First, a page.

Andean Roots and Tubers
In addition to the cultivated potato (Solanum spp.), and sweetpotato (Ipomoea batatas) conserved in the CIP-genebank, there are nine other genera (from nine different families) of lesser-known Andean Root and Tuber Crops (ARTCs) domesticated throughout the Andes. These ARTCs play an important role in nutrition, health, and food security for thousands of smallholder farmer families in the Andean highlands. Although none of the ARTCs are listed as an Annex 1 crop in the International Treaty on Plant Genetic Resources for Food and Agriculture (ITPGRFA), they are included in the in trust agreement between the Food and Agriculture Organization of the United Nations (FAO) and the CGIAR Centers. International distribution and use of ARTCs is however restricted due to a lack of protocols to certify the material is phytosanitary clean in order to meet import permit requirements. Therefore, a priority for the genebank for the ARTC collection is initiate research programs to develop phytosanitary tools for the diagnosis of viruses in ARTCs.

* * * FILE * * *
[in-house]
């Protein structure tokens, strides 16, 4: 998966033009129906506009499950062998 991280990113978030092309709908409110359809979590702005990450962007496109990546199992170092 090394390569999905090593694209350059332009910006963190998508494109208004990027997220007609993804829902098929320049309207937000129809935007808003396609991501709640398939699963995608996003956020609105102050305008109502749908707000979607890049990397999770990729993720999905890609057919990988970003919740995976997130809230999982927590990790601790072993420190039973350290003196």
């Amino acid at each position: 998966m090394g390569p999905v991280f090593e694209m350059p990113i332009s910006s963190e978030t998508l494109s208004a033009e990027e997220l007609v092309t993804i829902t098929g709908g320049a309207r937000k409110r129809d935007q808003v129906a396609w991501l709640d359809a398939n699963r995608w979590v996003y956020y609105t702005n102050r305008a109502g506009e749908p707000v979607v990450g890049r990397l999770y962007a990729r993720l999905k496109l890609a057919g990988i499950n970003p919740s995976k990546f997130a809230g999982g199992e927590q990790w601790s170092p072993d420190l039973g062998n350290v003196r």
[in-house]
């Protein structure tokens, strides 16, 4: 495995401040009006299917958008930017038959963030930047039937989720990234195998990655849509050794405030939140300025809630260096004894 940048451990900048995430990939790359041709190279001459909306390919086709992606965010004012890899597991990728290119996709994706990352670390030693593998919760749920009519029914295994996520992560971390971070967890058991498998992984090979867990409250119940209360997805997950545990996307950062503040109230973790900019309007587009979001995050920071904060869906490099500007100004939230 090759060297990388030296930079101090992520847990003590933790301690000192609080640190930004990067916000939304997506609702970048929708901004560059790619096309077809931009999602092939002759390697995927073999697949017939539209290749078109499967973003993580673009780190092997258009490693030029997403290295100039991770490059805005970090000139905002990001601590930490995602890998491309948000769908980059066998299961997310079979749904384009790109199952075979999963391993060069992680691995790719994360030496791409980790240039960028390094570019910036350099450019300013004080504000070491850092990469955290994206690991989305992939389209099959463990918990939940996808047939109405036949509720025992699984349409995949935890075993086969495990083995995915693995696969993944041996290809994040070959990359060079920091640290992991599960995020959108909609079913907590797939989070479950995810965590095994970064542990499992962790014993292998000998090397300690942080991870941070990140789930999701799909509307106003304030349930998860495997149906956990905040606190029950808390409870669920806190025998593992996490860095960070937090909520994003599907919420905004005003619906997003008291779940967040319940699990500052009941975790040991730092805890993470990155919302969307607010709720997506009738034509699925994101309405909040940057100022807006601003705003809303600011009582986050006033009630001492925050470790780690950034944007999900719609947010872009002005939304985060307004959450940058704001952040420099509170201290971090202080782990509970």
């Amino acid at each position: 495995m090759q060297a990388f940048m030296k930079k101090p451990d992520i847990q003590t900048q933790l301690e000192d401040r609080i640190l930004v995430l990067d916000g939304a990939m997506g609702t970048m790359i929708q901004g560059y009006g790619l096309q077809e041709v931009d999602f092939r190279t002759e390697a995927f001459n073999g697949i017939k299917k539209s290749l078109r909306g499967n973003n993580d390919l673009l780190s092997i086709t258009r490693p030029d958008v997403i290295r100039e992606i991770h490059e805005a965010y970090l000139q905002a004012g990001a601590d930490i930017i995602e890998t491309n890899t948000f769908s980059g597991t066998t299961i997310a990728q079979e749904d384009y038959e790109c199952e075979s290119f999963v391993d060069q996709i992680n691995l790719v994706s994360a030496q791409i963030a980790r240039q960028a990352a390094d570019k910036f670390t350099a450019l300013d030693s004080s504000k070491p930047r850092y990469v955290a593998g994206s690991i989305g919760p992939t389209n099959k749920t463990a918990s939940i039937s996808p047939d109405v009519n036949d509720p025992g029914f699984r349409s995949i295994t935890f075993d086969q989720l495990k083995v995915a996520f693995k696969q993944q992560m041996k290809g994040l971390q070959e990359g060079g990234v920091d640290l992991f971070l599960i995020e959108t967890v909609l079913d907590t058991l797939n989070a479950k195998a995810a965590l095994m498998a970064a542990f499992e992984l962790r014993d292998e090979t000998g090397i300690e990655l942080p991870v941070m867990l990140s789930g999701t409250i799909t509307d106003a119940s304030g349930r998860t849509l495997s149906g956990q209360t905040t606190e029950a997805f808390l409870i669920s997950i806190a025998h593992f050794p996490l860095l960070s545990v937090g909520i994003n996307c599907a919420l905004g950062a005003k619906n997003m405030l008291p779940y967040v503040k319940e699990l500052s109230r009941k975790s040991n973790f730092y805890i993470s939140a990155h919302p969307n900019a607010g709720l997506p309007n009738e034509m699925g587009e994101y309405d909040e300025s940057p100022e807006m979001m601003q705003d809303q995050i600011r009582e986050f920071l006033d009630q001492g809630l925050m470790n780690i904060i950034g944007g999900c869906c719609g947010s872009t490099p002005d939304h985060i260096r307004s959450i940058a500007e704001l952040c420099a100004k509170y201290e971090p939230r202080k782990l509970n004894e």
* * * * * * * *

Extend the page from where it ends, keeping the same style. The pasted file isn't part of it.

Most ARTCs are clonally propagated (achira, arracacha, oca, mashua, mauka, ulluco, and yacon) and are conserved in the CIP-genebank as in vitro plantlets while the other two ARTCs are maintained as seed (ahipa and maca). Accessions that are not maintained in vitro and those undergoing characterization are conserved or grown in greenhouses and farmer fields, specifically in a rural community (La Libertad) located above 3,800 masl in the department of Junín (11º49 ‘S and 75º18’ W). Maca and ahipa are the only crops conserved as seeds in cold chambers (-20ºC).